AUGUSTA — A proposal to build a new police station will be delayed by a rash of resignations from the Augusta City Council.

The city charter requires any proposal to borrow funds through a bond — as would be required to pay for a new police station — be approved by an affirmative vote of at least six members of the council, including the mayor.

With the number of members of the council, including Mayor David Rollins, depleted to just six members total by two recent and one pending resignation of councilors, that would mean all those members would have to vote unanimously to approve a bond to build a new police station.

City Manager William Bridgeo said that while most or possibly all the current councilors seem to support the idea of building a new police station to replace the worn-out leaky current station, there is no consensus on a key component of the project — where the station should be built.

Some councilors have spoken in favor of building a new station next to the current one on Union Street. Others, however, have advocated for building a new station downtown on a site now covered by the so-called Apgar building near the corner of Water and Laurel streets, where they said it could help bring economic development and help deter crime in that part of the city.

“It hasn’t gotten past me that there is some significant difference of opinion on this particular issue,” Bridgeo said recently. “And I doubt that, all things being as we think they are now, there would be a unanimous vote one way or another.


“Also, this is a big decision for the community,” he added. “So it is probably prudent to slow the process down and wait until the first of the year when you’ll have nine council members to make a final decision.”

Police Chief Jared Mills said Wednesday officers are disappointed in the delay but understand the reason for it. He said they also understand the delay does not mean councilors don’t want the city to build a new police station, they just don’t necessarily agree where it should be built.

“The overall mood (of officers) is, obviously, of disappointment, because they’d like this as quickly as possible,” Mills said. “But they are also a very logical group, a great group of men and women, so they understand.

“That’s not going to take away from the disappointment, but it’s not like we’re receiving the news they no longer support the police department,” he added. “My understanding is they’re all in favor of a new police department, it’s just a matter of where, the existing site or downtown.”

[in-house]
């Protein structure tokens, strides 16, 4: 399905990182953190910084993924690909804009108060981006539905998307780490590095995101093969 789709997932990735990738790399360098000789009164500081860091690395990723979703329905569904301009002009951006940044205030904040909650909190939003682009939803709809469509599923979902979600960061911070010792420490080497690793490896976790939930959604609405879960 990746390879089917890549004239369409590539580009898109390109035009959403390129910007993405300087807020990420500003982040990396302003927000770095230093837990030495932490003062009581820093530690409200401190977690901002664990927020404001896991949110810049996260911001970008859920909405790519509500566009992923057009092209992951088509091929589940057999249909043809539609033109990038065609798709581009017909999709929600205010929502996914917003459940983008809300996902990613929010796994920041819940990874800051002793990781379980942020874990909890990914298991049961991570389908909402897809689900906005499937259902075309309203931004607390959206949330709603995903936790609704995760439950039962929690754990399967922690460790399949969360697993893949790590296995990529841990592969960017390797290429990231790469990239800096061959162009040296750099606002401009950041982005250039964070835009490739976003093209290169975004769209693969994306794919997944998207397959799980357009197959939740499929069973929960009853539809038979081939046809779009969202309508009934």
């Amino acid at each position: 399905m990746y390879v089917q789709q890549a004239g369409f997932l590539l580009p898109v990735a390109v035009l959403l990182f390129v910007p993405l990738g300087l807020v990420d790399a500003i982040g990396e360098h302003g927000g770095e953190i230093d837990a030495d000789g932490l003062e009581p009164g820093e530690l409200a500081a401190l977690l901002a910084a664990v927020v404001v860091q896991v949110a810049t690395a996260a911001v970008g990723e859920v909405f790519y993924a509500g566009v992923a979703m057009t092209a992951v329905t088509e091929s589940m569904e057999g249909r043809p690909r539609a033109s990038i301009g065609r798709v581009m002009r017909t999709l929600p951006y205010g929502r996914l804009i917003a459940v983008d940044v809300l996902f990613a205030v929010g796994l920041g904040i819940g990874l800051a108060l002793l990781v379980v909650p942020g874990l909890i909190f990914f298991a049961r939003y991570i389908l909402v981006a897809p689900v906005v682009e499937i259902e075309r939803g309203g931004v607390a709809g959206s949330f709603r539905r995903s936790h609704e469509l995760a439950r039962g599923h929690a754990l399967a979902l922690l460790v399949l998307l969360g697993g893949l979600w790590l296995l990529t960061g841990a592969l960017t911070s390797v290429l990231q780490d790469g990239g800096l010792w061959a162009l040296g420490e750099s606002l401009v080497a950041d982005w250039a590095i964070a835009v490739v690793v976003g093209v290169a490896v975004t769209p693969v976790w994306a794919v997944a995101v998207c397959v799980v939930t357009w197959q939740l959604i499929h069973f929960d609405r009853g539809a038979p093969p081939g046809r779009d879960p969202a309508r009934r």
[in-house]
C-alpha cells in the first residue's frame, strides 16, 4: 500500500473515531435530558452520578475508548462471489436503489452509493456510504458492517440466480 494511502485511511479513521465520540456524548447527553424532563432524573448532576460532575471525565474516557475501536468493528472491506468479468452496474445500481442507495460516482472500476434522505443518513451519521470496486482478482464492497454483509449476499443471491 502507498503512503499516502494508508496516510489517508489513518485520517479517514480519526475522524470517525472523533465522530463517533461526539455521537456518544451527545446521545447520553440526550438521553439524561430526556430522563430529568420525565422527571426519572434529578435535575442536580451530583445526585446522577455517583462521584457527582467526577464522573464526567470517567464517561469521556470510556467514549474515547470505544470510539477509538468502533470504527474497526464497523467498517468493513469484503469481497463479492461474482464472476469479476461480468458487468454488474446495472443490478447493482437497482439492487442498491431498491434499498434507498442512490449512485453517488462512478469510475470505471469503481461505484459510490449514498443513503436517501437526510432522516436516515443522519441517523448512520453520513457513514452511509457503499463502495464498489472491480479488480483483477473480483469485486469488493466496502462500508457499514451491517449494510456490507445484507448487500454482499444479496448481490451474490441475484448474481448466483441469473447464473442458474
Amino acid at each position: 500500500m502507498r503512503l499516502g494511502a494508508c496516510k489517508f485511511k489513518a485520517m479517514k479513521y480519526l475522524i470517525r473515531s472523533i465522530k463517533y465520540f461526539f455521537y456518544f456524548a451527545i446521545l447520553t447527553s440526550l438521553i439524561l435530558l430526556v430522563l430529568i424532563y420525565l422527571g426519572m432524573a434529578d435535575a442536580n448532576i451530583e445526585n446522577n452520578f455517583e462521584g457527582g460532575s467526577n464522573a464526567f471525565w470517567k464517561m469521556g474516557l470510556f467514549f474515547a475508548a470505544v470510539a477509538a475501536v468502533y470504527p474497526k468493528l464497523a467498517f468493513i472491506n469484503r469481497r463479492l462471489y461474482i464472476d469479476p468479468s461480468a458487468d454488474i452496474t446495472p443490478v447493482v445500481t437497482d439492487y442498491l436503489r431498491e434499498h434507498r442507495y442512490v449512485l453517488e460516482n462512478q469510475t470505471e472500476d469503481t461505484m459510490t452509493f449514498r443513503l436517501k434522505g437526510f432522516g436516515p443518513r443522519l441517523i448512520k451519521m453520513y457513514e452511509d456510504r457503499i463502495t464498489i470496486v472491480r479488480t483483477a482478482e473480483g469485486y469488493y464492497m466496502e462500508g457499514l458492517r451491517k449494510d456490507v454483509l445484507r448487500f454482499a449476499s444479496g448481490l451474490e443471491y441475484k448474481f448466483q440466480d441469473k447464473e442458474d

Mills said he agrees with the decision to delay the process until the council is back up to full membership when there would be more likelihood at least six councilors will vote in favor of borrowing money to build a new station at one of the two proposed locations.

In the city’s latest five-year capital improvement plan, Bridgeo proposed to build a new station at a cost estimated to be between $8 million and $10 million.


City councilors, who discussed the issue at their last meeting, said they feel bad about the project being delayed but hope doing so will result in a better, more well-thought out project.

“I feel bad for being one component of what has lead to this delay,” said At-Large Councilor Corey Wilson, one of the three councilors who submitted their resignation letters within a month’s time. “However, I think it’s going to be for the best. It felt like this was starting to get rushed, and there were still a lot of unanswered questions, and that’s not the way to go about spending a substantial amount of money.

“I hope this isn’t a morale breaker for (police),” he added. “Because at the end of the day, I think they’ll end up in a better location, perhaps, and with a better design. I’d ask them to be patient.”

Once the council is back at full membership in January 2020, Bridgeo said, if councilors come to a consensus on building a new police station, a special election for a referendum vote by residents on whether to borrow funds for the project could take place as early as February.

Mills said even with the delay a new station could still be built within the same rough time frame envisioned when the proposal was first discussed, with completion expected in 2021 or 2022.

Problems with the current 1940s-era station include a deteriorating exterior that has reached the end of its life expectancy, a leaky roof, inadequate ventilation, undrinkable water, windows that are failing and a lack of security. It also has numerous areas that wouldn’t meet modern building codes, including a requirement the building meet specific “Category 4” codes required of essential public safety buildings.

Mills said the major concern now is the roof, which leaks when it rains and during the winter as snow and ice melt. He said engineers who’ve looked at the building have indicated it does not present any current safety concerns. He said it’s a nuisance, and officers have to take steps to protect equipment inside from water leaking through the roof.

City councilors are scheduled, Thursday, to consider authorizing the use of an additional $50,000 from a previously approved capital improvement program fund to pay for architectural engineering and other services needed to continue working on the police department proposal.

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